Oakland Plans Reception Honoring Actor-Singer-Activist Paul Robeson

by J. Douglas Allen-Taylor
Tuesday April 08, 2008

The City of Oakland will honor the legacy of Paul Robeson—one of the giant figures in American history—with an April 9 City Hall reception on the 110th anniversary of his birth.  

Robeson, the son of a minister escaped from Southern slavery, was a nationally famed athlete, singer, and film and stage actor, but he made his greatest mark as one of the leaders of the protest movement against injustices against African Americans. His protest work bridged the gap between the W.E.B. DuBois and Marcus Garvey eras and the beginning of the 1950s-1960s civil rights movement. Robeson spoke in the Bay Area many times during his career, particularly at the University of California, and had many close ties and associations in the area.  

The 5 p.m.-7 p.m. April 9 reception in the rotunda of Oakland City Hall will include speeches by ICLWU Executive Committee member Clarence Thomas and Oakland Mayor Ron Dellums, an excerpt presentation by English playwright Tayo Aluko of his newly written Paul Robeson play, and a performance by the Vukani Mawethu Southern African choir.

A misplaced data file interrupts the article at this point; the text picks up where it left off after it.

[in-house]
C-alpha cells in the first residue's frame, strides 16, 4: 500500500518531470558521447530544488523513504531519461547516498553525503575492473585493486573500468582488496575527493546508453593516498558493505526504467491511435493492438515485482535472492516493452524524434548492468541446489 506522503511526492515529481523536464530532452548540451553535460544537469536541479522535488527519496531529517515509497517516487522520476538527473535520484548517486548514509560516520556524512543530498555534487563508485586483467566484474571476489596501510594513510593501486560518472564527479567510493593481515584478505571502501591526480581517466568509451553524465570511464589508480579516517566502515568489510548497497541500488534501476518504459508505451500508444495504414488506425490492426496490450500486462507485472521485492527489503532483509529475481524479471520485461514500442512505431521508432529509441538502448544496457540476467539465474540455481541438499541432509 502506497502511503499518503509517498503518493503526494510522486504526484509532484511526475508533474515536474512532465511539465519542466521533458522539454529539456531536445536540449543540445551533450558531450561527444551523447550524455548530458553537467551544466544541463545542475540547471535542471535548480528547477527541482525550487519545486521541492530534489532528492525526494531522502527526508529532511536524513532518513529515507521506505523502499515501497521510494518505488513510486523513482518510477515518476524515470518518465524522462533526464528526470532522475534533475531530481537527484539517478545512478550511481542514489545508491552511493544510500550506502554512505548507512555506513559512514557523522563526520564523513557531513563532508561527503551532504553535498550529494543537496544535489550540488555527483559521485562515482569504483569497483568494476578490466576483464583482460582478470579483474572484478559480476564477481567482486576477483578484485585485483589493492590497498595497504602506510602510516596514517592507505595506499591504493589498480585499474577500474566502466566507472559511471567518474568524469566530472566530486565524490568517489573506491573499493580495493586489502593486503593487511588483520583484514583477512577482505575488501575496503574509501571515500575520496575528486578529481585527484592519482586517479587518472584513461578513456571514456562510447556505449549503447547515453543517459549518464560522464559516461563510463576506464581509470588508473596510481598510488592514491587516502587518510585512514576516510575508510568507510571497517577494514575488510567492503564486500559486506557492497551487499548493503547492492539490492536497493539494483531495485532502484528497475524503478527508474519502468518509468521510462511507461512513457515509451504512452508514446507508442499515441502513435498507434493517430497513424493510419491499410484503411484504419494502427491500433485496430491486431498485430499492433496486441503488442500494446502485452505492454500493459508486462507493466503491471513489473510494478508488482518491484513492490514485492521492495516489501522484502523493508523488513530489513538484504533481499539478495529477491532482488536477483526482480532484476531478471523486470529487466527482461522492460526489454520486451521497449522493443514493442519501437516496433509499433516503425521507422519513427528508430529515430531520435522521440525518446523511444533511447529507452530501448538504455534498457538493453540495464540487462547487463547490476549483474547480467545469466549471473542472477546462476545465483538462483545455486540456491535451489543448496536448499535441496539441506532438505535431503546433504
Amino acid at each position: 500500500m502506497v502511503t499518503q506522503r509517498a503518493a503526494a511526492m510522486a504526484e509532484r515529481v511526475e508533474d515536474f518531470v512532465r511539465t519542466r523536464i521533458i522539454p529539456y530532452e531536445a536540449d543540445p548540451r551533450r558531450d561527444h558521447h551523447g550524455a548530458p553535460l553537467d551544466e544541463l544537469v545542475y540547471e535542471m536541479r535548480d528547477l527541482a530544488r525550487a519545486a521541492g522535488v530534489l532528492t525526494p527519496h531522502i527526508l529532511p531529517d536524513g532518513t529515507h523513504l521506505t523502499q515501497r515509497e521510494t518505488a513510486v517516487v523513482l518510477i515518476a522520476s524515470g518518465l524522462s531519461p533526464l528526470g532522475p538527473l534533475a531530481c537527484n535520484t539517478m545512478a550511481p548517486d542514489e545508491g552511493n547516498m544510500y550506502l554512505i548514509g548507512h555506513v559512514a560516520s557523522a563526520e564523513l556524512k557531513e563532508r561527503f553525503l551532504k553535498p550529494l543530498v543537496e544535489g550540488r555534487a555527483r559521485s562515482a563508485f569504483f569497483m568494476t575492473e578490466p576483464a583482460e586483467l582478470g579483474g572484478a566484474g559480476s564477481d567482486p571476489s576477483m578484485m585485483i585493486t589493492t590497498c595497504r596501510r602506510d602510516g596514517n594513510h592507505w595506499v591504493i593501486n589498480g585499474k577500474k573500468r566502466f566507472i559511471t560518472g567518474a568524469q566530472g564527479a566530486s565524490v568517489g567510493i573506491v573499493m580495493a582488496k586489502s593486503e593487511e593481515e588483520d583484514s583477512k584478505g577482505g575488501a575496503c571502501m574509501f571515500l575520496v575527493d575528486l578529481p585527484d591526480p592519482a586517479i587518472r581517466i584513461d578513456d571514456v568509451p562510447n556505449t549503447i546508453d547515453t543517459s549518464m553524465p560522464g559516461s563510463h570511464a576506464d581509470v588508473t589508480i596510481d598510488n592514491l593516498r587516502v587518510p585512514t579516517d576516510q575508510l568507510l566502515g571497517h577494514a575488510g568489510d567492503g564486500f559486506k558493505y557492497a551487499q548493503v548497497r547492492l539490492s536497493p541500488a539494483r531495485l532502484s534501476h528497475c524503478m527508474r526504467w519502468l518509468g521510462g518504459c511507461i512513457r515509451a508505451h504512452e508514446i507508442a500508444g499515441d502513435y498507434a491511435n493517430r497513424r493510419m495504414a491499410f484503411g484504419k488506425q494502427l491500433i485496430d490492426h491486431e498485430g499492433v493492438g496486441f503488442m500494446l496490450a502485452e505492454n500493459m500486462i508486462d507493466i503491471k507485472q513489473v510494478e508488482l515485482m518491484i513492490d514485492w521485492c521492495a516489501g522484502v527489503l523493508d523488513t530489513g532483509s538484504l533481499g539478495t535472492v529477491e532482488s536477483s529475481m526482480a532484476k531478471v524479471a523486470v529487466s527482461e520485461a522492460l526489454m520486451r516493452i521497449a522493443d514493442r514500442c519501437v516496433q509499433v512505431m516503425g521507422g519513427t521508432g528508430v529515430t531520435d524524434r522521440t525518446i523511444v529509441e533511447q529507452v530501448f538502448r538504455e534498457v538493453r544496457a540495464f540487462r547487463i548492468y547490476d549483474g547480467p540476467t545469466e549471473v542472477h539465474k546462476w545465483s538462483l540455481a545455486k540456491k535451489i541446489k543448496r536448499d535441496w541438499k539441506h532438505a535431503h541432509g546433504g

Oakland's City Hall rotunda is the site of a month-long photo and memorabilia exhibit on Paul Robeson, his life and his accomplishments in sports, art, and protest, which will end April 30. The exhibit is sponsored by the Bay Area Paul Robeson Centennial Committee.